McKesson Surges Despite Missing Expectations - TheStreet

McKesson Surges Despite Missing Expectations

Meanwhile, hospital-operator Columbia/HCA Healthcare reported earnings that beat analysts' expectations by 2 cents.
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McKesson HBOC

(MCK) - Get Report

reported earnings today that missed Wall Street analysts' expectations by 5 cents, but shares for the nation's largest drug wholesaler still surged in mid-morning trading.

Shares for McKesson jumped more than 3 points in early trading and were up 2 1/8 to 21 5/8 by late morning.

Meanwhile, hospital-operator

Columbia/HCA Healthcare

(COL)

reported earnings that beat analysts' expectations by 2 cents.

Both McKesson and an analyst who covers the company said the stock rose because McKesson has been silent since warning investors in July of financial problems caused from its acquisition of a software maker. From that point, McKesson's stock fell from the high 30s to the high teens last week.

"It looks like the Street was anticipating something even worse," said Alexander Draper, vice president of research for

Robinson-Humphrey

, who gives McKesson a long-term buy rating. Robinson-Humphrey has not done underwriting for McKesson. "Very few people wanted to buy it in front of the quarter and sellers didn't want to own it either."

Larry Kurtz, a spokesman for McKesson, added analysts were "provided very little guidance. They made their best guesses without much information from us."

McKesson reported operating profits for its second fiscal quarter ended Sept. 30 rose 4.4% to $75.2 million, or 27 cents a share, from $72 million, or 26 cents a share, for the comparable 1998 quarter. A consensus of analysts polled by

First Call/Thomson Financial

called for the San Francisco-based firm to post 32 cents a share.

Although McKesson missed expectations, Draper said the company is headed in the right direction by trying to corner the entire health-care supply industry, an effort it expanded a year ago when it bought HBO & C, the nation's No. 1 software maker for hospitals. The question for analysts now is, can McKesson follow through with its plan?

"I still agree with the long-term strategy -- if they can pull it off, the strategy and vision is a home run," Draper said. "Clearly, the execution has left something to desire."

Buying HBOC has proven to be costly as McKesson paid $15.9 million after taxes for accounting and legal costs last quarter related to its $14 billion purchase earlier this year because McKesson learned after the deal that HBOC had improperly been keeping its books. The charge reduced net income to $59.3 million, or 21 cents a diluted share, for the quarter, compared with $26.3 million, or 10 cents a share, in the year-earlier period. (The company took special charges of $45.7 million in the second fiscal quarter of 1999.)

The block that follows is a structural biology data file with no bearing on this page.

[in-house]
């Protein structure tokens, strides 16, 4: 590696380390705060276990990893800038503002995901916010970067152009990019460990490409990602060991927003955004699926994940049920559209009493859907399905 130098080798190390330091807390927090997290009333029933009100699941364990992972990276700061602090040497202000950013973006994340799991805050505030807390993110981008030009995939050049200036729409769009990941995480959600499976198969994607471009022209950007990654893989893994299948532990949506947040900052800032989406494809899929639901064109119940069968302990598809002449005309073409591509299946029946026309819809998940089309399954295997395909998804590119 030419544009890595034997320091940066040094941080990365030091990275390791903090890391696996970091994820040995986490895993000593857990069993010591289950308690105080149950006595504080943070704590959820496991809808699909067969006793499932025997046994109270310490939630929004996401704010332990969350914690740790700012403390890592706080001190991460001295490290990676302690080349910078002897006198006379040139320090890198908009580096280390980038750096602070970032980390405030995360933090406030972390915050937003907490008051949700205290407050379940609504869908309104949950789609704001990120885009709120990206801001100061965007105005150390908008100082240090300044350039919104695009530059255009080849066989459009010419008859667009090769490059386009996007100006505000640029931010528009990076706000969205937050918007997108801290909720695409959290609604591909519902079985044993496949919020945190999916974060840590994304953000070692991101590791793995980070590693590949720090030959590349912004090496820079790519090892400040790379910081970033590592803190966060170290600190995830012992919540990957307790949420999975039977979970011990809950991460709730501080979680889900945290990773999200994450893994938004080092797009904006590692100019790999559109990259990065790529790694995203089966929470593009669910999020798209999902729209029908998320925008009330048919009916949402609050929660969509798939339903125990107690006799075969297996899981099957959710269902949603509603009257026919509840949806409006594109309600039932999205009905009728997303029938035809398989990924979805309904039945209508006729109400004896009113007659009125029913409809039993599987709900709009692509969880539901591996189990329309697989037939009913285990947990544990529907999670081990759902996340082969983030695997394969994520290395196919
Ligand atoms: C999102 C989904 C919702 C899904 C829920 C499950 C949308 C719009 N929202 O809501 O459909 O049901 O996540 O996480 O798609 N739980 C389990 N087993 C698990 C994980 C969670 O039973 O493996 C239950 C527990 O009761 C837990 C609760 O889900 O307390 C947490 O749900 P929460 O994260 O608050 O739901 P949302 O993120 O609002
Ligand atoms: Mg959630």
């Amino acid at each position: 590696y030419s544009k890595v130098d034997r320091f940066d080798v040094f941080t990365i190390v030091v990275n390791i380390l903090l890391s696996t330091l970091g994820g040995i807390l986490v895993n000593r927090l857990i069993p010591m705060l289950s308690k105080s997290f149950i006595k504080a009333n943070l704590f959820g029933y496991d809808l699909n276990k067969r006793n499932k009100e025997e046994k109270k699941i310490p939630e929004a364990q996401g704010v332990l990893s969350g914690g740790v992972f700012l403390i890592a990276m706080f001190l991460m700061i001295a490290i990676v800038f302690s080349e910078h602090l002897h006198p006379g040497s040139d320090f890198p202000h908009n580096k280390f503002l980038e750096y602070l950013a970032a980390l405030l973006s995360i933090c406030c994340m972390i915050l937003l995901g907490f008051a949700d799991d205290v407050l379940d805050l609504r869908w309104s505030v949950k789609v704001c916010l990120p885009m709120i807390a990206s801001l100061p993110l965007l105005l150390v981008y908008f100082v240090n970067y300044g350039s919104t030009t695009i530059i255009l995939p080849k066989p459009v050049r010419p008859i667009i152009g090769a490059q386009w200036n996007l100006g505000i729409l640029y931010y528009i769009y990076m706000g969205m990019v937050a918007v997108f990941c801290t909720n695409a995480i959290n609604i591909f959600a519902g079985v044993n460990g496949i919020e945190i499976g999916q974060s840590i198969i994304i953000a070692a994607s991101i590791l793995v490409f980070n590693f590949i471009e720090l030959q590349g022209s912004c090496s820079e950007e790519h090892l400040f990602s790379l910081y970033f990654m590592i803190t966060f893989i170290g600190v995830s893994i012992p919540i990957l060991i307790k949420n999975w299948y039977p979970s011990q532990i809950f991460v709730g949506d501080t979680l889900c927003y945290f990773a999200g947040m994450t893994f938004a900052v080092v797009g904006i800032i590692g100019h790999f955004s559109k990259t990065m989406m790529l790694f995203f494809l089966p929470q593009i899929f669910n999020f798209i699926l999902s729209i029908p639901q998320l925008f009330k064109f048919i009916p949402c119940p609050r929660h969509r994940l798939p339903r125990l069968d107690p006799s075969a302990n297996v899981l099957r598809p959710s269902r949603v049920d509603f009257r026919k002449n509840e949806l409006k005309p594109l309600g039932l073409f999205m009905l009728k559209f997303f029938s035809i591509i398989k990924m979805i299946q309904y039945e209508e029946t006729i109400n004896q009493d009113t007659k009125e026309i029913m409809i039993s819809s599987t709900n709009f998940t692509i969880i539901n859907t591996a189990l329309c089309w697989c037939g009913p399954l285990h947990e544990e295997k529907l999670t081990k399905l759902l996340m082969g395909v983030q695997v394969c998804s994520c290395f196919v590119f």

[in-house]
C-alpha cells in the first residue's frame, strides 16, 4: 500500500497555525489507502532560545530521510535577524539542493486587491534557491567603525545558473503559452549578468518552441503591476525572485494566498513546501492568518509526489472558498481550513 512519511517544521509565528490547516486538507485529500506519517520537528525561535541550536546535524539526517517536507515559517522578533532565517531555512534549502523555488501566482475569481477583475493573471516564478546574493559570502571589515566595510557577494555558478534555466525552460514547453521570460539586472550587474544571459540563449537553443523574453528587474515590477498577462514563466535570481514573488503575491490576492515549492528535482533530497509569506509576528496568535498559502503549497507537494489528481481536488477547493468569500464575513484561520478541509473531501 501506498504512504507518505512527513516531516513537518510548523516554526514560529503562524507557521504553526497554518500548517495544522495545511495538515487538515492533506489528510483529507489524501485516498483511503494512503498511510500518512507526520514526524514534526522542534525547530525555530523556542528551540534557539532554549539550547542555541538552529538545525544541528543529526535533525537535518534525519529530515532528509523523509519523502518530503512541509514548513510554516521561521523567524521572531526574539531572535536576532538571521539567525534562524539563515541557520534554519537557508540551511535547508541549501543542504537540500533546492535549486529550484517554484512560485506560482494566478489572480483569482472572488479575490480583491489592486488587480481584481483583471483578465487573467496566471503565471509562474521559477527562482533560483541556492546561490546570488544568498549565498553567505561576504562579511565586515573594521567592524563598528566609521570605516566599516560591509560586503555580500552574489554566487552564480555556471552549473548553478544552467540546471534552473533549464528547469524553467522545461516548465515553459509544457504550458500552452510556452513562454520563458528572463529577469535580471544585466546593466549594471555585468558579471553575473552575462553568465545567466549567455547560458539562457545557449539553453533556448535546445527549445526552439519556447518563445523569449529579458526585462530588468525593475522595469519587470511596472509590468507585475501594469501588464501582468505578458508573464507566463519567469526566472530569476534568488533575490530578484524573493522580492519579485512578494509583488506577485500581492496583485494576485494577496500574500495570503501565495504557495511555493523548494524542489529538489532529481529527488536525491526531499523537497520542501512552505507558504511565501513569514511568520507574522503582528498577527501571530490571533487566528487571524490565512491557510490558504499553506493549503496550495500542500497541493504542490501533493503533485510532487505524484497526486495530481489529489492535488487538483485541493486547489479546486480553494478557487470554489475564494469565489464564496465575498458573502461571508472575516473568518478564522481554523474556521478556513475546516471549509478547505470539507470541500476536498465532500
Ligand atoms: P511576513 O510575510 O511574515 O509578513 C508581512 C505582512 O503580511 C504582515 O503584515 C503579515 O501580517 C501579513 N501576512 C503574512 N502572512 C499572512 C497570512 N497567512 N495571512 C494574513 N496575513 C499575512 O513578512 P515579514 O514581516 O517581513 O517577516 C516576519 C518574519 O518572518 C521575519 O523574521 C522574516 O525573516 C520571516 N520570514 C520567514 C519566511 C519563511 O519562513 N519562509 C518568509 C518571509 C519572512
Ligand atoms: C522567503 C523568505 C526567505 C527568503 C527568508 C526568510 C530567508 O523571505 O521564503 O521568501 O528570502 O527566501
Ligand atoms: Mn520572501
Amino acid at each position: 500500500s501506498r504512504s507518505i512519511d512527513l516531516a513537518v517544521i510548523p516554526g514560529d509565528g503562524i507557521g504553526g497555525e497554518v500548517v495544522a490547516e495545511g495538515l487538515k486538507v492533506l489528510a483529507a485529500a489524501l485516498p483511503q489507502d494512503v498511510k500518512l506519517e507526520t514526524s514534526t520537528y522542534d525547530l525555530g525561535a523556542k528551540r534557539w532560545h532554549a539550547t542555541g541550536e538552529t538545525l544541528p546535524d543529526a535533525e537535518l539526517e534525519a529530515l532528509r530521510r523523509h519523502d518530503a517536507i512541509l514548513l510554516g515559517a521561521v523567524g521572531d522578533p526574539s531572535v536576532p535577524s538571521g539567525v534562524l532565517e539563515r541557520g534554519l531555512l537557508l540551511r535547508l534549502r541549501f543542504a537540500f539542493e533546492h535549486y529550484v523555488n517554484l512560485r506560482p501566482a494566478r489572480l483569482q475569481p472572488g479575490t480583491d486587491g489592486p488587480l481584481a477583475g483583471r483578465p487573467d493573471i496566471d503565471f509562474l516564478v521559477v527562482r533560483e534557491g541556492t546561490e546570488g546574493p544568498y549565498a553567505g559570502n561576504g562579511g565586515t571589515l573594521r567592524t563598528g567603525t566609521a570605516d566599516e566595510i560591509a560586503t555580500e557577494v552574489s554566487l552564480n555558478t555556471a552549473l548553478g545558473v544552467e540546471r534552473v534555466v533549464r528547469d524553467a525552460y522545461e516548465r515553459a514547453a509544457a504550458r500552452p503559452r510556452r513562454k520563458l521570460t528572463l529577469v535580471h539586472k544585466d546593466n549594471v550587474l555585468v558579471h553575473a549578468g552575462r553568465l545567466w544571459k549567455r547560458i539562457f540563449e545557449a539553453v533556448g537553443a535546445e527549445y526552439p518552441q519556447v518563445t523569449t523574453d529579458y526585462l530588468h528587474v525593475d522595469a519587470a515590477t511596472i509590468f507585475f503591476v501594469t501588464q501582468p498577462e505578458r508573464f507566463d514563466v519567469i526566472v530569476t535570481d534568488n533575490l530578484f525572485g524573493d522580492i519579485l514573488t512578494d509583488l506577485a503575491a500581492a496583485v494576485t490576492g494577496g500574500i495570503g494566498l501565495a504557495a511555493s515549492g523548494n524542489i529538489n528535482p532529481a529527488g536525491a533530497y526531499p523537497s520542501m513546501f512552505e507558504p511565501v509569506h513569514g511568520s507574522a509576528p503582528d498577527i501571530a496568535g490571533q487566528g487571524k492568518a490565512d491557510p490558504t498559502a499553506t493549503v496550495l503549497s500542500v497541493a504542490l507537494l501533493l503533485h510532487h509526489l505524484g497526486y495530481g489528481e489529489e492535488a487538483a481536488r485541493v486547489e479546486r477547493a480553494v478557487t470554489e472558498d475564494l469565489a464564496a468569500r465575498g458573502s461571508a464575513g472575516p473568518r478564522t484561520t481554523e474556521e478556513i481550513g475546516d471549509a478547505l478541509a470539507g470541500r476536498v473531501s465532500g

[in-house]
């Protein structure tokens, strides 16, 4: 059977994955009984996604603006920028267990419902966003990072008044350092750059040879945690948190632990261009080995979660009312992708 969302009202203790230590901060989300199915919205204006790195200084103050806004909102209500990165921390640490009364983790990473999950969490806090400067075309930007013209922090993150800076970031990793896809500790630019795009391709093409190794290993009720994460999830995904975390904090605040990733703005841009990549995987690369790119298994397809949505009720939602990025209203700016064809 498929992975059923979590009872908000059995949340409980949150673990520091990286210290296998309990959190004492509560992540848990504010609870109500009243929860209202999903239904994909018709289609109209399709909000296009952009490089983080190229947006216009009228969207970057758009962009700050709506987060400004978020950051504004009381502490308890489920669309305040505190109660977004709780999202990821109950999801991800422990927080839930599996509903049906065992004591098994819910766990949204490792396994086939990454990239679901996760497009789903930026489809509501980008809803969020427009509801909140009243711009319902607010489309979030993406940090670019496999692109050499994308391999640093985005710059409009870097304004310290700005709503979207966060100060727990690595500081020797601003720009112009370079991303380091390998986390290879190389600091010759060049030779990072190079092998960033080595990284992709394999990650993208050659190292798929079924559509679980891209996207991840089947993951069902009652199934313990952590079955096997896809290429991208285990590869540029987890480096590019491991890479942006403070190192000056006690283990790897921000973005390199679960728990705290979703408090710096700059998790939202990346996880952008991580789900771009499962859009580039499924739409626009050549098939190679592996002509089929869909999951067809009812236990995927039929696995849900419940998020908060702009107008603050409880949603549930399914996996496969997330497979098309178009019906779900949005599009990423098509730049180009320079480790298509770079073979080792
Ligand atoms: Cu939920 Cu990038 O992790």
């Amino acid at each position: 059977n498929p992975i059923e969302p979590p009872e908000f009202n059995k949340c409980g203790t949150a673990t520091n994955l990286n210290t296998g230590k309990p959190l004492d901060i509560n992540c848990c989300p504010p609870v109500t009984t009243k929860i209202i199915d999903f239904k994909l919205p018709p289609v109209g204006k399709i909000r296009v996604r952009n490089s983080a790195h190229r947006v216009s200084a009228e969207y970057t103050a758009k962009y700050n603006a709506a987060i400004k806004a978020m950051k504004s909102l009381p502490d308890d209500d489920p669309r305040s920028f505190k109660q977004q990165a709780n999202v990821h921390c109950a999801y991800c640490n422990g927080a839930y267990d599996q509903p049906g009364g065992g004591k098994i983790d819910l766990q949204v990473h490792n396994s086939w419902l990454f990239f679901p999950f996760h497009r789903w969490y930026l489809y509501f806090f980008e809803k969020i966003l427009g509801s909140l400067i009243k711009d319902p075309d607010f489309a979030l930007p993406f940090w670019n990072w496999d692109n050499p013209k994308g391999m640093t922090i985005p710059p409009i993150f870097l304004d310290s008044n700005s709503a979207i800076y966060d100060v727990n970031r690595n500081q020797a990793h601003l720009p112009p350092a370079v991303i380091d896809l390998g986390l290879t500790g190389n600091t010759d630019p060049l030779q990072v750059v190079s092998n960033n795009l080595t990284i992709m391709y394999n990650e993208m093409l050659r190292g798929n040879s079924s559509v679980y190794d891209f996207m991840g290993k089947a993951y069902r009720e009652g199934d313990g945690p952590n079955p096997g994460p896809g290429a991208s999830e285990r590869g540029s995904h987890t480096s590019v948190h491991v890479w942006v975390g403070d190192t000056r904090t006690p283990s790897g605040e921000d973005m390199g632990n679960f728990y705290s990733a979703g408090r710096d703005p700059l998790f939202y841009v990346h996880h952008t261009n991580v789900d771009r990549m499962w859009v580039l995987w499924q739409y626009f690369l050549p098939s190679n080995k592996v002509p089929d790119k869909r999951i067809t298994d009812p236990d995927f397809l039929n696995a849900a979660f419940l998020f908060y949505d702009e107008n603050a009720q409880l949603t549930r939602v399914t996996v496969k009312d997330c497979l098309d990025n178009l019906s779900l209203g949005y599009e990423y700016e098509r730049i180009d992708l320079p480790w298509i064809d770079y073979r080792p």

Company officials said technical operations have been hurt because its clients continue to fear the effects of potential problems to software caused by the Year 2000 bug.

"The focus of our customers remains on their compliance with Year 2000 requirements, to the virtual exclusion of any other information system initiatives, which continues to depress software sales," John H. Hammergren, McKesson's co-president and co-chief executive, said in a statement. "However, we are beginning to see an increased level of interest among our customers in their information technology needs beyond Y2K."

Revenue for the second quarter increased 23.7% to $9 billion from $7.3 billion in the comparable quarter a year ago.

Columbia, which operates 214 hospitals and 84 surgery centers, said its third-quarter income from continuing operations, excluding restructuring and investigation-related costs, totaled $155 million, or 27 cents a diluted share, compared with $131 million, or 20 cents a share, for the 1998 third quarter. Analysts polled by First Call expected Columbia to report earnings of 25 cents a share.

The company, which is being investigated for Medicare fraud, said its financial results were down because it received reduced Medicare reimbursements, increasing supply costs from new technology and drugs, and further bad debt expense. Columbia, which is based in Nashville, Tenn., reported a total debt of approximately $6.5 billion.

Shares for Columbia rise 5/8 to 22 3/8 in mid-morning trading.

Net income fell 5%, to $138 million, or 24 cents a diluted share, from $146 million, or 22 cents a share, a year earlier. Revenues for the third quarter fell to $3.9 billion from $4.6 billion in the comparable 1998 quarter.